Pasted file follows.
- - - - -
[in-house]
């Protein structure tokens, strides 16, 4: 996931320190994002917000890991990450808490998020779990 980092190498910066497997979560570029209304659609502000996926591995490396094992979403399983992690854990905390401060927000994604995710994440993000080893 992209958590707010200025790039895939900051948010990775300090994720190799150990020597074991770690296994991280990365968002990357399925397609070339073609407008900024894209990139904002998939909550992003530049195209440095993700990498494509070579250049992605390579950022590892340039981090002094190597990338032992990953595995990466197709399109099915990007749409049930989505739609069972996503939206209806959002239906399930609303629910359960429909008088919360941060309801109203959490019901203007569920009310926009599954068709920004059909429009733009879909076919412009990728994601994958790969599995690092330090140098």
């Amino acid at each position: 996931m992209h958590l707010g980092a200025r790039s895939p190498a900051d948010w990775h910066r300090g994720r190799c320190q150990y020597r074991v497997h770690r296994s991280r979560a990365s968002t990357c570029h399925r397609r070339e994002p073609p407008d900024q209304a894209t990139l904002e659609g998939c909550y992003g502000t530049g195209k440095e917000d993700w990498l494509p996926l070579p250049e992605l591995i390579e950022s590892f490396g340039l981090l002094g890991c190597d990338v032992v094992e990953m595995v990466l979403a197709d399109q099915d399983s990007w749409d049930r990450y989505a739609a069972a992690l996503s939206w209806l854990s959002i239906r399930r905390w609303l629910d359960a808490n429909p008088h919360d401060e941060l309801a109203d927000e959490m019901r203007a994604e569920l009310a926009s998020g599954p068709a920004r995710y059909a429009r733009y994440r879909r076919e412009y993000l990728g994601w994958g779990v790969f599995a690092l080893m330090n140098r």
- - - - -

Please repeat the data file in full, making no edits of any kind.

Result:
[in-house]
């Protein structure tokens, strides 16, 4: 996931320190994002917000890991990450808490998020779990 980092190498910066497997979560570029209304659609502000996926591995490396094992979403399983992690854990905390401060927000994604995710994440993000080893 992209958590707010200025790039895939900051948010990775300090994720190799150990020597074991770690296994991280990365968002990357399925397609070339073609407008900024894209990139904002998939909550992003530049195209440095993700990498494509070579250049992605390579950022590892340039981090002094190597990338032992990953595995990466197709399109099915990007749409049930989505739609069972996503939206209806959002239906399930609303629910359960429909008088919360941060309801109203959490019901203007569920009310926009599954068709920004059909429009733009879909076919412009990728994601994958790969599995690092330090140098």
């Amino acid at each position: 996931m992209h958590l707010g980092a200025r790039s895939p190498a900051d948010w990775h910066r300090g994720r190799c320190q150990y020597r074991v497997h770690r296994s991280r979560a990365s968002t990357c570029h399925r397609r070339e994002p073609p407008d900024q209304a894209t990139l904002e659609g998939c909550y992003g502000t530049g195209k440095e917000d993700w990498l494509p996926l070579p250049e992605l591995i390579e950022s590892f490396g340039l981090l002094g890991c190597d990338v032992v094992e990953m595995v990466l979403a197709d399109q099915d399983s990007w749409d049930r990450y989505a739609a069972a992690l996503s939206w209806l854990s959002i239906r399930r905390w609303l629910d359960a808490n429909p008088h919360d401060e941060l309801a109203d927000e959490m019901r203007a994604e569920l009310a926009s998020g599954p068709a920004r995710y059909a429009r733009y994440r879909r076919e412009y993000l990728g994601w994958g779990v790969f599995a690092l080893m330090n140098r």